Note: All diagnostic methods are not necessarily available in all countries.

FIRST AID TREATMENT: Currently no treatment is available for EEEV or WEEV infectionsFootnote 2Footnote 5. Symptomatic treatment is given to maintain vital functions of the bodyFootnote 2. Passive and active physiotherapy is used during the recovery phaseFootnote 2.

IMMUNIZATION: None currently availableFootnote 13.



LABORATORY ACQUIRED INFECTIONS: Four laboratory-acquired cases of EEEV and sixteen cases of WEEV (with 4 deaths) have been reportedFootnote 14Footnote 15.

SOURCES / SPECIMENS: Infected wild birds; infected mosquitoes; infected pheasants; clinical samples such as blood, CSF, central nervous systems, other tissuesFootnote 2Footnote 3Footnote 14.

PRIMARY HAZARDS: Accidental parenteral inoculation, contact of the virus with broken skin or mucous membranes, and bites from infected laboratory arthropods or rodents are the primary hazards associated while working with these virusesFootnote 14. Exposure to infectious aerosols may also be a potential hazardFootnote 14.

SPECIAL HAZARDS: Infection of newly hatched chickens is hazardousFootnote 15.



CONTAINMENT REQUIREMENTS: Containment Level 3 facilities, equipment, and operational practices for work involving infectious or potentially infectious materials, animals, or cultures.

PROTECTIVE CLOTHING: Personnel entering the laboratory should remove street clothing and jewellery, and change into dedicated laboratory clothing and shoes, or don full coverage protective clothing (i.e., completely covering all street clothing). Additional protection may be worn over laboratory clothing when infectious materials are directly handled, such as solid-front gowns with tight fitting wrists, gloves, and respiratory protection. Eye protection must be used where there is a known or potential risk of exposure to splashesFootnote 17.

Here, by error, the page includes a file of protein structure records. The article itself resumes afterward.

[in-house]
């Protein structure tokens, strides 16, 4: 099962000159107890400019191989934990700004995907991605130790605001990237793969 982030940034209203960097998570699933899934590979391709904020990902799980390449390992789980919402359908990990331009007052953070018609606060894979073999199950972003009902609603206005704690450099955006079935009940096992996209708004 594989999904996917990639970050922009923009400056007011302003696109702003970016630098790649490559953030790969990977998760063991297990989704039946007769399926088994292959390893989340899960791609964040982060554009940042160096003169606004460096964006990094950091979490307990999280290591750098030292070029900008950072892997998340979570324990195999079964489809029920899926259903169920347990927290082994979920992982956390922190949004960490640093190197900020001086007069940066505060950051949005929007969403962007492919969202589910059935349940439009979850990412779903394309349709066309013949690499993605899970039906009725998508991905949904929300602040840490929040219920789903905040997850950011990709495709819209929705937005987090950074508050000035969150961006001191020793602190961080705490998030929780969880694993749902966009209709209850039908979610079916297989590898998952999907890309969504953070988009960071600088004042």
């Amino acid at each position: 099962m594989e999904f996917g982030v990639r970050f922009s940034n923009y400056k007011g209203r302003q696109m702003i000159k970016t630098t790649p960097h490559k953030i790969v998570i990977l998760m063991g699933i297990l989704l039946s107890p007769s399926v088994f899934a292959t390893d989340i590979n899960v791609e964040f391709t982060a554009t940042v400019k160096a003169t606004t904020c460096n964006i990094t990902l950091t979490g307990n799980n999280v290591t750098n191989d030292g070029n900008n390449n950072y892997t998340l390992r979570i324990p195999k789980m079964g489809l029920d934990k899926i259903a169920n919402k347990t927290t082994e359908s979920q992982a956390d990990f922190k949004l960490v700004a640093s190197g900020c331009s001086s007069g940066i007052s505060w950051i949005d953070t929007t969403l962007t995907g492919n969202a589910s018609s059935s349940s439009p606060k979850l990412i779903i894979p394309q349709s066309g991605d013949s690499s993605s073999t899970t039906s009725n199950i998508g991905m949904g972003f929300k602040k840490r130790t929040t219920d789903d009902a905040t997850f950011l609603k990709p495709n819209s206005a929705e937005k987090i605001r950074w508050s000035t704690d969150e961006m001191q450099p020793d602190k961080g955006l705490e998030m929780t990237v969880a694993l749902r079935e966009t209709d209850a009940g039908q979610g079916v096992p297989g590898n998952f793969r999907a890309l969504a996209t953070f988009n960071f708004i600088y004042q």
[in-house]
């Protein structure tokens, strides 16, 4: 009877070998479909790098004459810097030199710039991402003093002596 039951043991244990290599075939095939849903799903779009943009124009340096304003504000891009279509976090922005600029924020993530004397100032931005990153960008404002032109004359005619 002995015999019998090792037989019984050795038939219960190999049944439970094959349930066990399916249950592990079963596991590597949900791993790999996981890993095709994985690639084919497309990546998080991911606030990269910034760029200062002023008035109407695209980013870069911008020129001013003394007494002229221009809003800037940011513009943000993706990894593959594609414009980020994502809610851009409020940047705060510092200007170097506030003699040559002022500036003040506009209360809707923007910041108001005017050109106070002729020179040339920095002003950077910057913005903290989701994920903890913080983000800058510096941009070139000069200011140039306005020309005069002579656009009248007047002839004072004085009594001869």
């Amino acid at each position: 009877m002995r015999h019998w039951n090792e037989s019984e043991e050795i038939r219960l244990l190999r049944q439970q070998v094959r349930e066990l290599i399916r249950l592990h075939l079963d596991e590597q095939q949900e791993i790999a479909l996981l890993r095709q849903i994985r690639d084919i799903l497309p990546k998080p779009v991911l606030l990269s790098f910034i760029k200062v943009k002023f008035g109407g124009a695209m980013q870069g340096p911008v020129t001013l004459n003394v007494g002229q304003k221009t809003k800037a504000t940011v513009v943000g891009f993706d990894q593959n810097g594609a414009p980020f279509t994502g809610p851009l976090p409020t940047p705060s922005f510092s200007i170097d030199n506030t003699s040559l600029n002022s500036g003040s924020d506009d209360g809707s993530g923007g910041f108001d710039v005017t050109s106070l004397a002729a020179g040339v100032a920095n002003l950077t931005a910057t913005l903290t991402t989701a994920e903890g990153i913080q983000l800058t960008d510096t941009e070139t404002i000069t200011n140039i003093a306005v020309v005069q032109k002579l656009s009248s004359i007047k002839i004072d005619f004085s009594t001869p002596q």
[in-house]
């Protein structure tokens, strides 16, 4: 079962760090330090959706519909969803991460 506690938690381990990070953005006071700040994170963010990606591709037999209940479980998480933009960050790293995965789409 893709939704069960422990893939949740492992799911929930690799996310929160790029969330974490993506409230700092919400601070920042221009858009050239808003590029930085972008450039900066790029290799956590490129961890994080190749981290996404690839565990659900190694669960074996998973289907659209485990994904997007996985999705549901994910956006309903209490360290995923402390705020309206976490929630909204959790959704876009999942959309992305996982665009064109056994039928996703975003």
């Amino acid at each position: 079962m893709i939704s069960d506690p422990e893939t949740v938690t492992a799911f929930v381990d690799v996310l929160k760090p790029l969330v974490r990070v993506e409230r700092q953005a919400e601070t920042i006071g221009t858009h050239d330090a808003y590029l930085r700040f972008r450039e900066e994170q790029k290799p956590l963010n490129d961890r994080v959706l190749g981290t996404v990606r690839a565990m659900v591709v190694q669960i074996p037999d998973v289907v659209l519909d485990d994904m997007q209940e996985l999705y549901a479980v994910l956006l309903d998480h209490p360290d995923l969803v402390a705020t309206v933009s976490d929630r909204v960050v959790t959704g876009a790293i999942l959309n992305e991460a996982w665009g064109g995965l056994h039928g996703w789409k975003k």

OTHER PRECAUTIONS: All activities with infectious material should be conducted in a biological safety cabinet (BSC) or other appropriate primary containment device in combination with personal protective equipment. Centrifugation of infected materials must be carried out in closed containers placed in sealed safety cups, or in rotors that are loaded or unloaded in a biological safety cabinet. The use of needles, syringes, and other sharp objects should be strictly limited. Open wounds, cuts, scratches, and grazes should be covered with waterproof dressings. Additional precautions should be considered with work involving animals or large scale activitiesFootnote 17.


SPILLS: Allow aerosols to settle, then, wearing protective clothing, gently cover the spill with absorbent paper towel and apply appropriate disinfectant starting at the perimeter and working towards the center. Allow sufficient contact time before starting the clean upFootnote 17.